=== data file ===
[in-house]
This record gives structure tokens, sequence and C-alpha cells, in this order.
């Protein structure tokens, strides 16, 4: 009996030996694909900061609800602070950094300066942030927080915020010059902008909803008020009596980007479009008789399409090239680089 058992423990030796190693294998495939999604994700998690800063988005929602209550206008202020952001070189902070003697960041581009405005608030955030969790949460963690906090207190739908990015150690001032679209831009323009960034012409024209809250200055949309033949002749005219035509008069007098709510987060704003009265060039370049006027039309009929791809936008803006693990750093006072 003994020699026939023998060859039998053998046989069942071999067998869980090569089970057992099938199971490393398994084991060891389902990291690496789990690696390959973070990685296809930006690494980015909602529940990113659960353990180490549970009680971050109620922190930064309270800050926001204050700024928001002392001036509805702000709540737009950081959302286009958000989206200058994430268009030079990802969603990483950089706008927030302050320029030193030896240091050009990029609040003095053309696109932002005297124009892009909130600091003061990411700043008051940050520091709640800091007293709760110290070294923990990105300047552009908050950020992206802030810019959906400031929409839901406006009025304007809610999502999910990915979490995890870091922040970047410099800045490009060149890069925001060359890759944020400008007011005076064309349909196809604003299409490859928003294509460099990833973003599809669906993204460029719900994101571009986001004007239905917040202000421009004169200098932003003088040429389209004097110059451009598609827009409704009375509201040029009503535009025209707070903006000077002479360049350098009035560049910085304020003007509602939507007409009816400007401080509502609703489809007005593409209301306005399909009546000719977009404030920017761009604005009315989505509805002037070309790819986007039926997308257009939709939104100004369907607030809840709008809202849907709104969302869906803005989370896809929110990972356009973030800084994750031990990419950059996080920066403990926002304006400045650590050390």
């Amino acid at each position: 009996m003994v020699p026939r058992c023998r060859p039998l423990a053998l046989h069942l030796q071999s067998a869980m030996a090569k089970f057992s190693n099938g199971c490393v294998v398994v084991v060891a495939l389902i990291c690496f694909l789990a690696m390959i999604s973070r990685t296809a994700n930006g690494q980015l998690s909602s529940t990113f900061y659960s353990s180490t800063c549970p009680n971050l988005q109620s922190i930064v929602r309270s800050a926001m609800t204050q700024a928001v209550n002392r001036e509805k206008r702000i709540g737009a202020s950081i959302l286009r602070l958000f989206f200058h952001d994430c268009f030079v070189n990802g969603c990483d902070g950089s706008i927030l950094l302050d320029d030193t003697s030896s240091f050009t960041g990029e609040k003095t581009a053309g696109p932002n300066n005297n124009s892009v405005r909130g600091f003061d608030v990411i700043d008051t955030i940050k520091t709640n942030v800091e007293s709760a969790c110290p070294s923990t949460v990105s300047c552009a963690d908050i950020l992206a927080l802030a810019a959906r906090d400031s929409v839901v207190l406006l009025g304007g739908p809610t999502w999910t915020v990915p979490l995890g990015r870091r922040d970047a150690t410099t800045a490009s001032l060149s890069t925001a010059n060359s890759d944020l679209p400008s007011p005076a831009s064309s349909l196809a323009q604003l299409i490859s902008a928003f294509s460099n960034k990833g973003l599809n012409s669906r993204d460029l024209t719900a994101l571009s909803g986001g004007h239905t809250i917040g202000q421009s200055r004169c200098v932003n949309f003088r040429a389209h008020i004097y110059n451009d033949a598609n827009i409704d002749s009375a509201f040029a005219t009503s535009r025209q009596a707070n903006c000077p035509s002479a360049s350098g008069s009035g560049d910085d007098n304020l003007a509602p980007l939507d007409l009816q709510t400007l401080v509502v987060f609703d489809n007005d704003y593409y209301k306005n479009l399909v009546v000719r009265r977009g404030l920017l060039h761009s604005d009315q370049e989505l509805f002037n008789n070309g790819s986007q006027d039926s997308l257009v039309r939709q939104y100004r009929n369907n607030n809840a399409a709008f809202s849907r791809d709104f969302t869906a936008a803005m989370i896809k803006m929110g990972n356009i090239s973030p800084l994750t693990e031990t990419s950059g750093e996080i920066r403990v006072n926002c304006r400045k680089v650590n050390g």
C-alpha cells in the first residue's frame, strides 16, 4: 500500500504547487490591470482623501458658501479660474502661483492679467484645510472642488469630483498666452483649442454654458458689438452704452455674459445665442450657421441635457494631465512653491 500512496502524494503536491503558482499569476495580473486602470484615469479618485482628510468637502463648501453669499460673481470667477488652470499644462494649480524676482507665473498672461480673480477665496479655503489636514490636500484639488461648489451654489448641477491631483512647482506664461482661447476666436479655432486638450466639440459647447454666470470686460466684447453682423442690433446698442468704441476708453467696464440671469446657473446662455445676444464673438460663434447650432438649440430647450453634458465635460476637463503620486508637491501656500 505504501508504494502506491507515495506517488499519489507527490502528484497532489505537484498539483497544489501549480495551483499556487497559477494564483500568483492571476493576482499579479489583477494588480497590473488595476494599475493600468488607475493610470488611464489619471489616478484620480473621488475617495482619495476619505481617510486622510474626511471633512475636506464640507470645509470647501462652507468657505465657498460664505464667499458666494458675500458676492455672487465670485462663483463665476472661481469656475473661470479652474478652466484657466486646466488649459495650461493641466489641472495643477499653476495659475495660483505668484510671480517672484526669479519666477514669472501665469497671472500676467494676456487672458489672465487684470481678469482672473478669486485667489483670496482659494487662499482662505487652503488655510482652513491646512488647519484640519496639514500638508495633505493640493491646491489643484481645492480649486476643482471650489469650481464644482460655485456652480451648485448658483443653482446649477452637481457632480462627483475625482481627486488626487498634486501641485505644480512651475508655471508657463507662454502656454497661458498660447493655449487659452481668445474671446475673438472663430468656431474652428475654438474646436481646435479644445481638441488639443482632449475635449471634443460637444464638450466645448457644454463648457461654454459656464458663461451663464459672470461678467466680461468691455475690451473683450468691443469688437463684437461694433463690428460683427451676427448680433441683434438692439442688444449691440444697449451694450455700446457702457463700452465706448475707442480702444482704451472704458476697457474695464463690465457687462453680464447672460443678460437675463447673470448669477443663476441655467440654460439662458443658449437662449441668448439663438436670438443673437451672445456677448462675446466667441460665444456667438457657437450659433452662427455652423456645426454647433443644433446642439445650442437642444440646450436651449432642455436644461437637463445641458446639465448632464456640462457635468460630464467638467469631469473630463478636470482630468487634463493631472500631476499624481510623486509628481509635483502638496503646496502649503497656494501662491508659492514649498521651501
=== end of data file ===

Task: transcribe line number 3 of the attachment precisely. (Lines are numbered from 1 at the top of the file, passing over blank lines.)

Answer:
């Protein structure tokens, strides 16, 4: 009996030996694909900061609800602070950094300066942030927080915020010059902008909803008020009596980007479009008789399409090239680089 058992423990030796190693294998495939999604994700998690800063988005929602209550206008202020952001070189902070003697960041581009405005608030955030969790949460963690906090207190739908990015150690001032679209831009323009960034012409024209809250200055949309033949002749005219035509008069007098709510987060704003009265060039370049006027039309009929791809936008803006693990750093006072 003994020699026939023998060859039998053998046989069942071999067998869980090569089970057992099938199971490393398994084991060891389902990291690496789990690696390959973070990685296809930006690494980015909602529940990113659960353990180490549970009680971050109620922190930064309270800050926001204050700024928001002392001036509805702000709540737009950081959302286009958000989206200058994430268009030079990802969603990483950089706008927030302050320029030193030896240091050009990029609040003095053309696109932002005297124009892009909130600091003061990411700043008051940050520091709640800091007293709760110290070294923990990105300047552009908050950020992206802030810019959906400031929409839901406006009025304007809610999502999910990915979490995890870091922040970047410099800045490009060149890069925001060359890759944020400008007011005076064309349909196809604003299409490859928003294509460099990833973003599809669906993204460029719900994101571009986001004007239905917040202000421009004169200098932003003088040429389209004097110059451009598609827009409704009375509201040029009503535009025209707070903006000077002479360049350098009035560049910085304020003007509602939507007409009816400007401080509502609703489809007005593409209301306005399909009546000719977009404030920017761009604005009315989505509805002037070309790819986007039926997308257009939709939104100004369907607030809840709008809202849907709104969302869906803005989370896809929110990972356009973030800084994750031990990419950059996080920066403990926002304006400045650590050390």